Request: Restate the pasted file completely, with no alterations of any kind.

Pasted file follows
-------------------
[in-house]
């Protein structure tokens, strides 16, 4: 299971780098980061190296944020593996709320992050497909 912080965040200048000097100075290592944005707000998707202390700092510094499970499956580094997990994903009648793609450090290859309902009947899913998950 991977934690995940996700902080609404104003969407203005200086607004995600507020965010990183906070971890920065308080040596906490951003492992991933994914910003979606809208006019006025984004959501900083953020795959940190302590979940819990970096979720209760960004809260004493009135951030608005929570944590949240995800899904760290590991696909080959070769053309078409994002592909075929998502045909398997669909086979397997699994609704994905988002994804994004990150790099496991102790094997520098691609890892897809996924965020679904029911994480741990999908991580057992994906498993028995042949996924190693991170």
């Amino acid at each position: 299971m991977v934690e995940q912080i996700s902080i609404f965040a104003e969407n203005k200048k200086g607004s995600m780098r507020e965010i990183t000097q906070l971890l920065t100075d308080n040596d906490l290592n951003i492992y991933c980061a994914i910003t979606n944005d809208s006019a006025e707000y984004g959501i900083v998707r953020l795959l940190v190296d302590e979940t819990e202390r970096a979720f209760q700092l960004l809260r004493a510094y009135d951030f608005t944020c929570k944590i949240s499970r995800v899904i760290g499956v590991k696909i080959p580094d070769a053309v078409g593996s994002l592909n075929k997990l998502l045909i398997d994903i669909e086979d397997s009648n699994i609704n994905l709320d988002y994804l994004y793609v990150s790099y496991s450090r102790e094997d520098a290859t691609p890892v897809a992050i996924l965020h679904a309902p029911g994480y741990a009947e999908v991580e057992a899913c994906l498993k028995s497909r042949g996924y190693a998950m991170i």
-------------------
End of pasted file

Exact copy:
[in-house]
């Protein structure tokens, strides 16, 4: 299971780098980061190296944020593996709320992050497909 912080965040200048000097100075290592944005707000998707202390700092510094499970499956580094997990994903009648793609450090290859309902009947899913998950 991977934690995940996700902080609404104003969407203005200086607004995600507020965010990183906070971890920065308080040596906490951003492992991933994914910003979606809208006019006025984004959501900083953020795959940190302590979940819990970096979720209760960004809260004493009135951030608005929570944590949240995800899904760290590991696909080959070769053309078409994002592909075929998502045909398997669909086979397997699994609704994905988002994804994004990150790099496991102790094997520098691609890892897809996924965020679904029911994480741990999908991580057992994906498993028995042949996924190693991170």
């Amino acid at each position: 299971m991977v934690e995940q912080i996700s902080i609404f965040a104003e969407n203005k200048k200086g607004s995600m780098r507020e965010i990183t000097q906070l971890l920065t100075d308080n040596d906490l290592n951003i492992y991933c980061a994914i910003t979606n944005d809208s006019a006025e707000y984004g959501i900083v998707r953020l795959l940190v190296d302590e979940t819990e202390r970096a979720f209760q700092l960004l809260r004493a510094y009135d951030f608005t944020c929570k944590i949240s499970r995800v899904i760290g499956v590991k696909i080959p580094d070769a053309v078409g593996s994002l592909n075929k997990l998502l045909i398997d994903i669909e086979d397997s009648n699994i609704n994905l709320d988002y994804l994004y793609v990150s790099y496991s450090r102790e094997d520098a290859t691609p890892v897809a992050i996924l965020h679904a309902p029911g994480y741990a009947e999908v991580e057992a899913c994906l498993k028995s497909r042949g996924y190693a998950m991170i």